On an ill-fated business trip to the west coast, Dean falls for Gillian Jacobs’ Nicky, an only slightly less damaged version of the character she plays on the Netflix series Love. The rest of the supporting cast, assembled with the help of legendary casting director Allison Jones, includes both comedians like Rory Scovel and Kate Berlant and comic actors like Great News’ Briga Heelan and Veep’s Reid Scott.
But the real “reason the movie got made” at all is that Kevin Kline signed on to play Martin’s widowed father. “I didn’t know Kevin Kline and was just so lucky that he responded to the material and was available and up for it,” Martin says. Once he was on board, the financing came through and he was able to get Kline’s friend Mary Steenburgen to portray his father’s realtor-turned-love interest.
As Martin accurately points out, everyone in the film is capable of delivering “sincerity” without feeling “ironically removed” from the reality that they are playing. “I feel like there is that trend of you’re not really trying and you’re detached or you’re safely distanced from making a fool out of yourself,” he says of modern comedy films. “I didn’t feel that way about anyone in this movie, I felt like they all were sincere and put it all out there, which is what I wanted tonally.”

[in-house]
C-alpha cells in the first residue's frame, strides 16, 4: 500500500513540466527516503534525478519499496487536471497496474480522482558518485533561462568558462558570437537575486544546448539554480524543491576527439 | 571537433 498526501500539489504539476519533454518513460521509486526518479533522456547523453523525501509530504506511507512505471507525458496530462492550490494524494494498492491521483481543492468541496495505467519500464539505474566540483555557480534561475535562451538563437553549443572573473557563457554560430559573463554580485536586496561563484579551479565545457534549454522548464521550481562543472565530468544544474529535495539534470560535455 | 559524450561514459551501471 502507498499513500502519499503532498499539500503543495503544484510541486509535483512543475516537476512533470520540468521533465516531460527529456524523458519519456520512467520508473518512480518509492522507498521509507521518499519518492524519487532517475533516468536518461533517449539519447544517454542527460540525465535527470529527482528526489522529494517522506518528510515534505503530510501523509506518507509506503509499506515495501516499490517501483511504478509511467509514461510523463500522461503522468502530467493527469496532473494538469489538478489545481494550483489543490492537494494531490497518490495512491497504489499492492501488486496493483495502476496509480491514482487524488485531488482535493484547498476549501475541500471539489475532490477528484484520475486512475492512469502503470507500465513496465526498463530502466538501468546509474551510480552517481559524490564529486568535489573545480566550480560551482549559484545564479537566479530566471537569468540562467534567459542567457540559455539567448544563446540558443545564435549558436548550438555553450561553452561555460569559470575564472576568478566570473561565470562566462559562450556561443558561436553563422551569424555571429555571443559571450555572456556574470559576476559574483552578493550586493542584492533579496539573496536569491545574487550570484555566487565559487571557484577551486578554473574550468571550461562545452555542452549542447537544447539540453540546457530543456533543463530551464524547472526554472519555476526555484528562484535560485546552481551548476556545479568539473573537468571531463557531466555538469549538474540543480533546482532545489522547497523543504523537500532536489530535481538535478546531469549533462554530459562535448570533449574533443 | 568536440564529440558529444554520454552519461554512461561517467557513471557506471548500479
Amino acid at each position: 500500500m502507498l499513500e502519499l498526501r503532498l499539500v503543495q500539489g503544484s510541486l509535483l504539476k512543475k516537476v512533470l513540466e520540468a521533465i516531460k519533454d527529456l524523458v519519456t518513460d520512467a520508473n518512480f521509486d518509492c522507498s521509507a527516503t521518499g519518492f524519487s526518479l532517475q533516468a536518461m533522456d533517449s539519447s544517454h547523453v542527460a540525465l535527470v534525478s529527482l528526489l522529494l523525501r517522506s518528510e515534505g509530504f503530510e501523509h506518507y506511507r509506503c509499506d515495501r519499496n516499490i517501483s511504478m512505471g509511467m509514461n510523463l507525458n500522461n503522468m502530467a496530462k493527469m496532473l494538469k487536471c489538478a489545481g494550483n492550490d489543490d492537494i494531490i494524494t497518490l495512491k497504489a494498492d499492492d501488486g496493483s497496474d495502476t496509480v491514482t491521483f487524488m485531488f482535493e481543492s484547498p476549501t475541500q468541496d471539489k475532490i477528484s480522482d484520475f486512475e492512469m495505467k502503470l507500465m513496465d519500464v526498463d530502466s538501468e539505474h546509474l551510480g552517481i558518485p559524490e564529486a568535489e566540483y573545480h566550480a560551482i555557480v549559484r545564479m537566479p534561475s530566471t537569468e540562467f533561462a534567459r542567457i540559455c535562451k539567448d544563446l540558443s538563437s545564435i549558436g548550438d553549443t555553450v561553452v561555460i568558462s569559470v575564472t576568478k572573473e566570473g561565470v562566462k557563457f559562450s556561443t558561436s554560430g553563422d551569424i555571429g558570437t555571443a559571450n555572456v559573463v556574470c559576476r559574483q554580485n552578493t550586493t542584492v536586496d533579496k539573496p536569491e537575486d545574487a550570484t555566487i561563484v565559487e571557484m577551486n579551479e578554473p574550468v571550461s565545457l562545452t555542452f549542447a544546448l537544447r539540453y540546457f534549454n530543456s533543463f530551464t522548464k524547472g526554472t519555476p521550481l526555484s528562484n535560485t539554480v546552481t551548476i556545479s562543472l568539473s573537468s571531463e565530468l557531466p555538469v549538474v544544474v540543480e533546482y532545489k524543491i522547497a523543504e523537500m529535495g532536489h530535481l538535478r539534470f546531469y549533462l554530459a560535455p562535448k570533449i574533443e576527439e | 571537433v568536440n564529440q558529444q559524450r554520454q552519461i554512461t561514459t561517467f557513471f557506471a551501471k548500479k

In a comedy about a man who loses his mother, tone is essential. The film is undeniably funny, but also a lot sadder than most fans of Martin’s will be expecting when they walk into the theater. “I had an idea of what I thought I was doing on the page, but then you’re shooting it and it’s hard to quantify tone,” he says. “You have to really feel it out on set.”
Because of the movie’s relatively small budget, Martin had just 20 days to shoot, which meant filming scenes out of order maximize time at each location. “It’s tricky, especially when it comes to tone, because you’re like, this one’s kind of a funny scene and this one’s kind of sad. But you don’t want to be too unrealistic with the funny over here. I want them to be real human beings,” he says. “And with the sad thing, I’m not making some heavy drama. Even if I wanted to, I’m not sure I’m capable of that. I had people in my movie who could do that, but I’m not a trained actor, my range is limited.”